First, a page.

The record of his later activities is a long one and can only be summarized. In 1641 he began to buy land of which he later owned many pieces. On September 12, 1641, his request that his salary as commissary be increased to thirty guilders (twelve dollars) a month was granted. In 1643 he was public storekeeper. In 1645 he was one of that small representative body called the Eight Men. In 1649 and 1650 he was one of the later body called the Nine Men and was its presiding officer in 1650. He was reappointed commissary on September 7, 1646, but was out of that post by 1648. He was an Orphan Master and a member of the Orphan Master's Court in 1653, 1657, 1660, and 1661; this court having many of the functions of the present surrogate's court. In 1655 he was elected a burgomaster and served until 1660, and in 1662 and 1663. In 1656 and 1657 he was presiding burgomaster, and also temporarily in 1660. In 1654 and 1674 he was schepen. He sat on the Director General's Council in 1645 and 1660. He was Colonel of the Burghers Corps, the city militia, in 1649. He was appointed in 1654 as administrator of monies raised from the merchants. From 1659 to 1661 and in 1664 he was the city treasurer. He was an elder and deacon of the Dutch Church in 1646 and 1670. He was a commissioner on Indian affairs in 1645, in 1660 he accompanied the Director General on a mission to Esopus, in 1663 he was one of three commissioners to proceed to Hartford to settle the boundary with Connecticut, in 1654 a commissioner to superintend the fortifying of New Amsterdam, in 1654 a commissioner to settle the boundary line of Gravesend and in that same year also on a commission to study the expenses of New Amsterdam, and in 1660 a commissioner to confer with certain Indian sachems. In 1653 he contributed one hundred and fifty florins to the defense fund, no contribution being larger than two hundred florins.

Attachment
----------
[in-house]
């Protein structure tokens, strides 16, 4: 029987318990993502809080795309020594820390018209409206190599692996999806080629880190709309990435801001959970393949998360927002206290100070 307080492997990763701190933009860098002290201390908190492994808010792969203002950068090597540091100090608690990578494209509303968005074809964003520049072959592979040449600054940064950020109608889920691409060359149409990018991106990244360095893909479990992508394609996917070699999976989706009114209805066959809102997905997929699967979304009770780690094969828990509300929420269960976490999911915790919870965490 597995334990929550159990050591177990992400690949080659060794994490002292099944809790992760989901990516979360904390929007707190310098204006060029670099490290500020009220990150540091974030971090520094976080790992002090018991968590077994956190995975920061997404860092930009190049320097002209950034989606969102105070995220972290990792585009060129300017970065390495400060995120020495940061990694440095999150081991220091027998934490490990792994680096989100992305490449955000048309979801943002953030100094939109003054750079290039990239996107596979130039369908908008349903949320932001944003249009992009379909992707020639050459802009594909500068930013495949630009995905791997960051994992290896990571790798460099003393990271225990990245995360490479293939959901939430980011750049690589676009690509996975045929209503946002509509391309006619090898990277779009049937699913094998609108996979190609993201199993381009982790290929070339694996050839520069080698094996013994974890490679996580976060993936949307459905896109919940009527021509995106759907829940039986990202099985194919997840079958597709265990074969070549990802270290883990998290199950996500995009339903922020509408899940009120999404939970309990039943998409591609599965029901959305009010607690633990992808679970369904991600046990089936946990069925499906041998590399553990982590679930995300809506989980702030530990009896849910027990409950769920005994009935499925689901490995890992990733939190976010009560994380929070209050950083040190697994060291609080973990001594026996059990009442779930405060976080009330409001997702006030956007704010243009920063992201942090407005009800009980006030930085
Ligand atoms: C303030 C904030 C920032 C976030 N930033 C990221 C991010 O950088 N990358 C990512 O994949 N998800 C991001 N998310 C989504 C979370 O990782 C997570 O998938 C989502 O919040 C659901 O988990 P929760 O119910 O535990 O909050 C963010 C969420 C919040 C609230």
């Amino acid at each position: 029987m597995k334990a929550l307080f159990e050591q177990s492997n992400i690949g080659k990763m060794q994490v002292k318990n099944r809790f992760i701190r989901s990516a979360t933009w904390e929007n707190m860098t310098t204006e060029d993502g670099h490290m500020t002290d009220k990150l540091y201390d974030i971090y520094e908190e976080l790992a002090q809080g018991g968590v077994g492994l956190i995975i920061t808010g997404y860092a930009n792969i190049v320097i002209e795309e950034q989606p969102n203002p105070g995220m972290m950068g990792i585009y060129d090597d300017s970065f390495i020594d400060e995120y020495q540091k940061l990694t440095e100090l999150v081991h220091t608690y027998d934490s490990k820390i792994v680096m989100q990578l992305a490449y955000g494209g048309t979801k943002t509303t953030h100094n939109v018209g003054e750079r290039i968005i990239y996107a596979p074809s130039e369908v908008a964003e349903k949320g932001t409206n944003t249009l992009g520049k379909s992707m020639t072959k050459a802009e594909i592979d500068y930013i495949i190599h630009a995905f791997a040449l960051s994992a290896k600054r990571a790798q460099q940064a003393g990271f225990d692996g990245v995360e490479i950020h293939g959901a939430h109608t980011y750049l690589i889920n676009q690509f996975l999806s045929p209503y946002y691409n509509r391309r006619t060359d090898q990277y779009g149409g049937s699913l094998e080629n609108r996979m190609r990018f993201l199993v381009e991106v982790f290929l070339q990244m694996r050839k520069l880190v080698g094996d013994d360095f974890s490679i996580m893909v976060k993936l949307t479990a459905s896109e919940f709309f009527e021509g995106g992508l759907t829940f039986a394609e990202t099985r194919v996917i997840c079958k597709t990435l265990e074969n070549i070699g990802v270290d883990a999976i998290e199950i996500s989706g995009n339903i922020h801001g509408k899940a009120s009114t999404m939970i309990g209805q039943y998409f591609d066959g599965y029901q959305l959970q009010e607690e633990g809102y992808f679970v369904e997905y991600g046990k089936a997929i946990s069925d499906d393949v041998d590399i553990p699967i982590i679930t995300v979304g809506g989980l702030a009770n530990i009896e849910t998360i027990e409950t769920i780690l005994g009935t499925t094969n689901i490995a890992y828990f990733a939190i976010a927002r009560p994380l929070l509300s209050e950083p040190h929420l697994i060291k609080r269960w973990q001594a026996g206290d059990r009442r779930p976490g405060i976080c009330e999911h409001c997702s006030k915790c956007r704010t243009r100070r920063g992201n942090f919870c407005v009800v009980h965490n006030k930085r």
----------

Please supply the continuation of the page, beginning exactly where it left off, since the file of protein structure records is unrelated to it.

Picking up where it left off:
He was an active participant in the closing days of the Dutch administration as he served as one of the three commissioners appointed September 5, 1664, to arrange the terms of surrender. The commissioners reported September 7th, and the terms were ratified the following day. Oloff Stevense Van Cortlandt continued to have influence under the English. He was an alderman in the first municipal government, appointed June 12, 1665, and was continued as alderman in 1667, 1670, and 1672. In 1674 he was on a tax commission and in 1667 was Deputy Mayor.

      As early as May 16, 1689, Oloff Stevense was rated the fourth richest man in New York. Frederick Philipse was first with eighty thousand florins, Cornelius Steenwyck had fifty thousand, Nicholas de Meyer also fifty, and Oloff Stevense Van Cortlandt had forty-five thousand florins. These were considerable fortunes, and in this sudden rise to wealth Oloff Stevense had occasional temporary difficulties. His disposition to take the offensive helped to protect him.